Lucy Jensen
Lucy Jensen

I remember my grandparents very clearly. They were our safe harbor when things in the house were a little stormy. My grandma was quiet and sweet, mostly seen with knitting needles in her hands and a soft smile. She made the best chocolate cakes that, to this day, I can recollect melting in my mouth. My grandpa was a bit more boisterous and supported my early love of music with my blue turntable and albums. He was a pub owner and fireman. The last album he bought me was the musical “The Boyfriend.”

How one remembers those kinds of details I’ll never know. My sisters and I loved to bounce on their large bed in the spare room at our house and play games in their cupboards. Grandpa died in a car crash near our home when he was 67. Grandma lived a lot longer, though broke ribs and her collarbone in the crash and suffered several strokes after that. Her quality of life in latter years was very much diminished, but she remained to the last a lovely, graceful person. Then our parents became the top generation.

My good friends in the U.K. just lost a mother and a father within about a week of each other for crying out loud. The parents had also been friends in life. Their children had attended elementary schools together. These were close families. “And now we are nearly the top generation,” I remarked to my friends, and this came as a bit of a shocker. How do I remember my grandparents so clearly, yet we are almost the top generation. Time has supercharged itself.

My old dad is about to turn 95. His older sister recently passed away. Many of his friends have already passed on. But he doesn’t dwell on these things. His last birthday — his 94th — he told me that that was probably enough by the way of birthdays and I replied that I respected that point of view. Later in the year he informed me that he was planning his 95th birthday party and what he was planning to do. Can’t argue with that. He is still so engaged in the world and what is happening out there with all its craziness. He recently just published another book and likely might turn his hand to another. Oh, to be his mirror image and live out our remaining days like that. For my part, I shall be zooming across the world via Dublin to attend his 95th celebrations.

And I try to live my days like that; I really do. But our generation cannot pretend to be anything like the war baby generation, who were sent away from their families at a young age, hardy types who tussled with war, fear, hunger, separation, anxiety, such as my generation has never known. They are such a resilient lot through and through. Though my dad’s little storage pots of leftover food in his fridge have sometimes raised a little concern, his thrifty outlook has always bred the original conservational precedent of using only what you absolutely need, sparing what you can and saving for a rainy day. My mother was the same way. In England, the war rationing (1939-45) went well into the 1950s and the rationing attitude much longer. We are the generation of more and more, like it or not, and I’m really trying not to be that way.

Looking at the possibility of not having to work forever makes you analyze your expense habits and take a good long look at waste and excess in your own household. I have been having those types of dialogues with myself and my husband recently and it’s a rather sobering conversation at best. We are nearly the top generation of the family and here we are, still an entitled lot of more and more and more.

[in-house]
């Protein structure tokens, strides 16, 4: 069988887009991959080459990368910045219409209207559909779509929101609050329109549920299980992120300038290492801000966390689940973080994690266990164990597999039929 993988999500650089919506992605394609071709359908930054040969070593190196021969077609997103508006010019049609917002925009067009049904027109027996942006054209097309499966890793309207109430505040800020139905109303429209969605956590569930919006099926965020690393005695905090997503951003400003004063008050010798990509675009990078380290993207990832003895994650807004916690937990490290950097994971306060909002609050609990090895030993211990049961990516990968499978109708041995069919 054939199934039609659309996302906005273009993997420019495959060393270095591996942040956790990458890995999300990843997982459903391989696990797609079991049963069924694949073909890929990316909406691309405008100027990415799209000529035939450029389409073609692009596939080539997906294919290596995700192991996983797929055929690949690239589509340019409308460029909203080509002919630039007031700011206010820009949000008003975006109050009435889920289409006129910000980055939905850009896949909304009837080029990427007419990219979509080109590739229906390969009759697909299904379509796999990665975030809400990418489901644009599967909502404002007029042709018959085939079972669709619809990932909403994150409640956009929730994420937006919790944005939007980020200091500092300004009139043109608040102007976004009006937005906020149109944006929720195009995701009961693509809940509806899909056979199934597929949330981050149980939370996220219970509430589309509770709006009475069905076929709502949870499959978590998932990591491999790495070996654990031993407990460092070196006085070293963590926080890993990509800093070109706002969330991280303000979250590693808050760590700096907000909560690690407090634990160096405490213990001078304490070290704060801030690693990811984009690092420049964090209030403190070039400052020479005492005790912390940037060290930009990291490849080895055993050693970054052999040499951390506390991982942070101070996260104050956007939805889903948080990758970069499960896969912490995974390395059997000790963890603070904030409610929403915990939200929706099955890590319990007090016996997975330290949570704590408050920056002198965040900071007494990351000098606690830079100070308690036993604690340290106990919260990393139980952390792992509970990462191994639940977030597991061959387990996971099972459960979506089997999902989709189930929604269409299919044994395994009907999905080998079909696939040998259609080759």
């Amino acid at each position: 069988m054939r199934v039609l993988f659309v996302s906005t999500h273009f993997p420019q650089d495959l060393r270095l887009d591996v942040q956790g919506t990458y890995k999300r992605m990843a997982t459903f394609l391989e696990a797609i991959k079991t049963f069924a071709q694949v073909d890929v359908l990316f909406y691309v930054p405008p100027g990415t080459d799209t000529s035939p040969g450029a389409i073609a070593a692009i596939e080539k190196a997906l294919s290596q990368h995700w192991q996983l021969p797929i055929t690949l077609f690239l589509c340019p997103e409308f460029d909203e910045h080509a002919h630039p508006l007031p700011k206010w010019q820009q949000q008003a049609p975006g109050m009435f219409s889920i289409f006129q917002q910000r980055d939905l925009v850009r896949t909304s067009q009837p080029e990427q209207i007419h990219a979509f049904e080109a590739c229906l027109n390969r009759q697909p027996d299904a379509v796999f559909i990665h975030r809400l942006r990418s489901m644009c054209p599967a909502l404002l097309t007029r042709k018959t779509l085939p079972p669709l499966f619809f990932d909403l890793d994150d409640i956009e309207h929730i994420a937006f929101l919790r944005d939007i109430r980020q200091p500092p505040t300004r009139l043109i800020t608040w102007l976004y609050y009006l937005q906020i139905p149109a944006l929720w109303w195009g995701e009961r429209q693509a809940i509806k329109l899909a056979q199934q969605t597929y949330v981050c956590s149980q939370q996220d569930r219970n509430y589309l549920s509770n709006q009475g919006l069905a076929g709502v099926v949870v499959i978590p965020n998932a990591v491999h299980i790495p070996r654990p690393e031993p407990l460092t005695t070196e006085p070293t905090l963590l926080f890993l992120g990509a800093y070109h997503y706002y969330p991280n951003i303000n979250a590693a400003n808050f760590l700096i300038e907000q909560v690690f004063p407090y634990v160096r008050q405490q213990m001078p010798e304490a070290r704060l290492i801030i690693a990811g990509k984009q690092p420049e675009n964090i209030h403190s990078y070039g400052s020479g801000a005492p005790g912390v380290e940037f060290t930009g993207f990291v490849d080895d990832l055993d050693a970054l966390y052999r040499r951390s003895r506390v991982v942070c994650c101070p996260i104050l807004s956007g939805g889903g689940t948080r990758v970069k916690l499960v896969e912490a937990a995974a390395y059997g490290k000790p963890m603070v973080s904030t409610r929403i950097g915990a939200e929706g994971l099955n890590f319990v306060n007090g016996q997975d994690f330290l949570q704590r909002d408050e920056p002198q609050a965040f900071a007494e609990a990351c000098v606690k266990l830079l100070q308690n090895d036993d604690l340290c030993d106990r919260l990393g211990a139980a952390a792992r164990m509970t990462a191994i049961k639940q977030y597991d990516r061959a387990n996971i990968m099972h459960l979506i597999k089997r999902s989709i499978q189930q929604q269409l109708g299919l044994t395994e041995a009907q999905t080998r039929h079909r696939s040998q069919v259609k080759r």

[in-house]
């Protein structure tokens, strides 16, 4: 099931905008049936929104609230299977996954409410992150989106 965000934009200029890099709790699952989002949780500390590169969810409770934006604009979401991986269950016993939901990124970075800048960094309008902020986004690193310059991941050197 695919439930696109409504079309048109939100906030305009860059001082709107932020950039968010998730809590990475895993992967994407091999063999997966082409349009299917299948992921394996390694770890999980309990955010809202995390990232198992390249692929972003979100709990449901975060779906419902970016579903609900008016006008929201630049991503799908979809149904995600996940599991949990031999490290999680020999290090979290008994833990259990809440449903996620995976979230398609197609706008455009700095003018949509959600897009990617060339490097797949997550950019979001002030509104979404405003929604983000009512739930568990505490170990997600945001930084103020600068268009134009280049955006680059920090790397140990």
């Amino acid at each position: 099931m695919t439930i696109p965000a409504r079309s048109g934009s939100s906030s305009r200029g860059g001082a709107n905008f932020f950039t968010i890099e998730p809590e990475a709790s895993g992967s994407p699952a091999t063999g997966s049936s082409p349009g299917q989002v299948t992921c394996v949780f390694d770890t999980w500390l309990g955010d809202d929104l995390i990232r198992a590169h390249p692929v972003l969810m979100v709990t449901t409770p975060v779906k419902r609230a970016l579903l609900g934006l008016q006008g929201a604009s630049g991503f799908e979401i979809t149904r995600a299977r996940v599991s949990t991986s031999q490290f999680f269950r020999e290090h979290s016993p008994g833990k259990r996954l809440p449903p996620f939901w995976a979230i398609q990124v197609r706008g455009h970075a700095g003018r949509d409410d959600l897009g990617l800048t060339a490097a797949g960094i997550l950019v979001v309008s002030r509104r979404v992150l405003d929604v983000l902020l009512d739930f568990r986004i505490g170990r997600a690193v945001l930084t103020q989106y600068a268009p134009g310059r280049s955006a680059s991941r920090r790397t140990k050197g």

Yet we grow fruits and vegetables at our home that we eat and share with others. Husband bakes his own bread and makes his own dough. We raise chickens for their eggs. We cook from scratch for the most part and eat a predominantly Mediterranean diet. We do our best in that regard not to be wasters and contributors to the landfill. We have animals who eat leftovers and chickens who eat everything; there are never any moldering pots in our fridge because of this!

Considering our position as the generation that is nearly at the top of the ladder, I feel honored that I shall be in London for the funeral of my friend’s father. Living abroad as I do, I miss out on many a wedding and funeral and all parts in between. It is nice when the planets actually align, and I can show up on occasion. I commended my friend on her father’s timing in this regard. We will attend his services and then, without skipping a beat, we will be off on our holiday by the sea, as planned. I love that.

I am also blessed to be able to finally make a visit to Turkey this time around and visit with my sister’s family. It has been five long years since my last trip, and I feel much more ready to go this time than I did the last. It is important that we do these things for as long as we feel able. It is possible — hopefully not — in the future, that I will not want to travel back and forth over the pond the way I do currently. That’s all a bit unthinkable, to be honest, but the reality is that traveling can be a bit rough on the body at the best of times and that will not likely get any easier.

It’s good to practice practical thinking when you are the — ahem — mature generation and pondering retirement and some such. We are trying to get our ranch situated so that it is more manageable, the older we get. Little did we know, when we purchased a ranch-style single story home, how smart that actually was at the time. The years they spin by and here we are — talking about retirement and other older gen things. I still feel as if I’m 30 and then, when I put my glasses on and look in the mirror, I see where the years have gone. I’m OK with that. Because, after all, what is the alternative.

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Soledad columnist Lucy Jensen may be reached at [email protected].


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